We started the morning as Respondent against Uppsala University. The presiding arbitrator in this pleading was very active and threw both teams off their structure pretty well. This was certainly a new experience for us, however very beneficial as it taught us how to adjust more spontaneously and still handle the time. For our second round, we then faced Moscow University as Claimant, a déjà-vu after our first encounter in Paris. We were able to present our arguments in a good structure and had a solid performance. However, in the end, the points were not enough to advance to the final four. We then used the final rounds in the afternoon to listen to the other teams, which was very beneficial as well, as it gave us a much broader impression of different pleading styles.
After the final round, all the teams and some of the arbitrators then went to have dinner together and later finished the evening at a club. The well-organized social program allowed us to mingle with the other teams, creating friendships that later continued in Frankfurt. Overall, the Stockholm pre-moot was a great experience, in both competition and social regards. We can nothing but recommend the participation to future teams.
The Final of the Frankfurt Investment Arbitration Moot Court
Finally, it was time for us to go to the much-anticipated final event in Frankfurt (Main). We arrived there Monday morning and while some of us still used the afternoon to prepare for the following days, the others went to the opening conference which concluded in the announcements of the group match-ups. We learned that we had to face off against the West Bengal National University of Juridical Sciences Kolkata, India and the Eugene Dupuch Law School Nassau, Bahamas on Tuesday morning. On Wednesday morning, we were scheduled to plead against the University of Amsterdam.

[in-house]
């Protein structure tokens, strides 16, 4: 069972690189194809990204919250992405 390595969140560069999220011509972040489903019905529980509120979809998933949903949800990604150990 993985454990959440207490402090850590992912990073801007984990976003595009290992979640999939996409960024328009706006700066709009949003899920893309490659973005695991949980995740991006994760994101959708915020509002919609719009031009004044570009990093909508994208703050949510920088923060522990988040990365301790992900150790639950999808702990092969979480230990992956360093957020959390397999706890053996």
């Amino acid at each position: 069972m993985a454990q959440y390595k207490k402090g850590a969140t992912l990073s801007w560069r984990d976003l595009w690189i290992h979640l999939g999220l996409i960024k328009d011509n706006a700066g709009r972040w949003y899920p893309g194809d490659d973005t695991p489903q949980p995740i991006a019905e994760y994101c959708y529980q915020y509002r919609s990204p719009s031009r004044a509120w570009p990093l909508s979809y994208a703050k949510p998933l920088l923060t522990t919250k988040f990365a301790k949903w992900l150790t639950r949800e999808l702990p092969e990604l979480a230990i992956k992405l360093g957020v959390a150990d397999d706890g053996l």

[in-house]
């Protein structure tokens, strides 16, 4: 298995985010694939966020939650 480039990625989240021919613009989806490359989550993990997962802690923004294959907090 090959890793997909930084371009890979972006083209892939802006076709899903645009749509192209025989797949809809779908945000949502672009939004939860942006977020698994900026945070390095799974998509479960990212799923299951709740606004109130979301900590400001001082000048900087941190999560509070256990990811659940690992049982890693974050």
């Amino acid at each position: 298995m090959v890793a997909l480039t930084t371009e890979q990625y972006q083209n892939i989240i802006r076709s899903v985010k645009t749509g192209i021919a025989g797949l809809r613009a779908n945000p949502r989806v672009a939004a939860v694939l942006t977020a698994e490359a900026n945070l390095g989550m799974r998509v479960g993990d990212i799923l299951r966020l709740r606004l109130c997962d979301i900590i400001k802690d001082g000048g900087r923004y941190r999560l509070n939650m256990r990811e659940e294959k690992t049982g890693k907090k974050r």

Although we were quite convinced of our arguments, some of the arbitrators managed to throw us off at times, which presented us with the difficulty of adjusted time-management and left us with no choice but to constantly restructure our pleadings. Our coaches, who accompanied us during all our pleadings, were of great help here, giving us valuable feedback after every session, which allowed us to get better and to make a more confident appearance during the next pleading.
Unfortunately, a win, a draw and a loss was not enough for us to advance to the round of sixteen. After shaking off the initial disappointment we decided to make the most of remaining events and to use the opportunity to get to know some of the teams and to socialise. At this point it has to be noted, that the Frankfurt event was very well organised and that it offered many different settings for the participants to acquaint, not only with one another but also with the arbitrators.
All in all, weare extremely happy that we had the chance to participate in such a great event. Preparing for the pre-moots as well as the main event certainly was a big strain, but it also allowed us to test and work on our presentation and argumentations skills, which we will undoubtedly profit from in our future careers. Future participants might want to focus already at a very early stage, on how they are going to present their arguments and work on being as flexible as possible with regards to structure. If we can say one thing with certainty, it is that you will not be able to present your arguments, the same way you planned to.
It should also be mentioned that the moot court is most and foremost a team event. Team work is not only crucial during preparations and when organising the event but also during the pleadings. We have relied greatly upon each other at different times during these past six months, which was only possible because we learned to trust in the capabilities of the each other.
We would like to thank our sponsors, Pestalozzi, WilmerHale, the University of St. Gallen as well as Novum Group for making it possible for us the compete in Paris, Stockholm and Frankfurt. We would also like to thank Jannick Koller, Nadine Bosshard und Lorenzo Baldassarre for taking the time to listen to our pleadings prior the pre-moots and also for their valuable feedback, tips and insights with regards to the main event.
Most importantly, we would like to especially thank our coaches, Prof. Dr. Anne van Aaken, Lukas Rusch and Gentiana Imeri, for all the time and effort they invested in preparing us for Frankfurt.